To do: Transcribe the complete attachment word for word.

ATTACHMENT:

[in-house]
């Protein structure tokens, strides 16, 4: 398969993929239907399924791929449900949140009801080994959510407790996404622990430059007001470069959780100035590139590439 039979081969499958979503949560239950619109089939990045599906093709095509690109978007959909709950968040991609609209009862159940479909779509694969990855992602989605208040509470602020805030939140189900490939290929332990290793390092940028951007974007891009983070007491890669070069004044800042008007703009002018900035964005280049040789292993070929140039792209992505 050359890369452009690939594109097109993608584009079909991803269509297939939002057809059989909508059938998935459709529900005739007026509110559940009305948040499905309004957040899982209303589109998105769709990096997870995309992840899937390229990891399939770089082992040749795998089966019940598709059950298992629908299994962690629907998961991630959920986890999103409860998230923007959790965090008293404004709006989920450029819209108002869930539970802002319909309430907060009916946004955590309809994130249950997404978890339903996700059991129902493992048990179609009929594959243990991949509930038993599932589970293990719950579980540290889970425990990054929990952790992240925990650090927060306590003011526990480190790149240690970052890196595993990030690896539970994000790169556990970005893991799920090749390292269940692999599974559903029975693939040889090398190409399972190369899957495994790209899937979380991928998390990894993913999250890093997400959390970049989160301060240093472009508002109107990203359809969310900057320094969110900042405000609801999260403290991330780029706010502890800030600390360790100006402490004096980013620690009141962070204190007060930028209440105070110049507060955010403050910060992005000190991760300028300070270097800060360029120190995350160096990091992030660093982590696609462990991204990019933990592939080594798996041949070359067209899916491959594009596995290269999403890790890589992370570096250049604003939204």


[in-house]
């Protein structure tokens, strides 16, 4: 398969993929239907399924791929449900949140009801080994959510407790996404622990430059007001470069959780100035590139590439 039979081969499958979503949560239950619109089939990045599906093709095509690109978007959909709950968040991609609209009862159940479909779509694969990855992602989605208040509470602020805030939140189900490939290929332990290793390092940028951007974007891009983070007491890669070069004044800042008007703009002018900035964005280049040789292993070929140039792209992505 050359890369452009690939594109097109993608584009079909991803269509297939939002057809059989909508059938998935459709529900005739007026509110559940009305948040499905309004957040899982209303589109998105769709990096997870995309992840899937390229990891399939770089082992040749795998089966019940598709059950298992629908299994962690629907998961991630959920986890999103409860998230923007959790965090008293404004709006989920450029819209108002869930539970802002319909309430907060009916946004955590309809994130249950997404978890339903996700059991129902493992048990179609009929594959243990991949509930038993599932589970293990719950579980540290889970425990990054929990952790992240925990650090927060306590003011526990480190790149240690970052890196595993990030690896539970994000790169556990970005893991799920090749390292269940692999599974559903029975693939040889090398190409399972190369899957495994790209899937979380991928998390990894993913999250890093997400959390970049989160301060240093472009508002109107990203359809969310900057320094969110900042405000609801999260403290991330780029706010502890800030600390360790100006402490004096980013620690009141962070204190007060930028209440105070110049507060955010403050910060992005000190991760300028300070270097800060360029120190995350160096990091992030660093982590696609462990991204990019933990592939080594798996041949070359067209899916491959594009596995290269999403890790890589992370570096250049604003939204």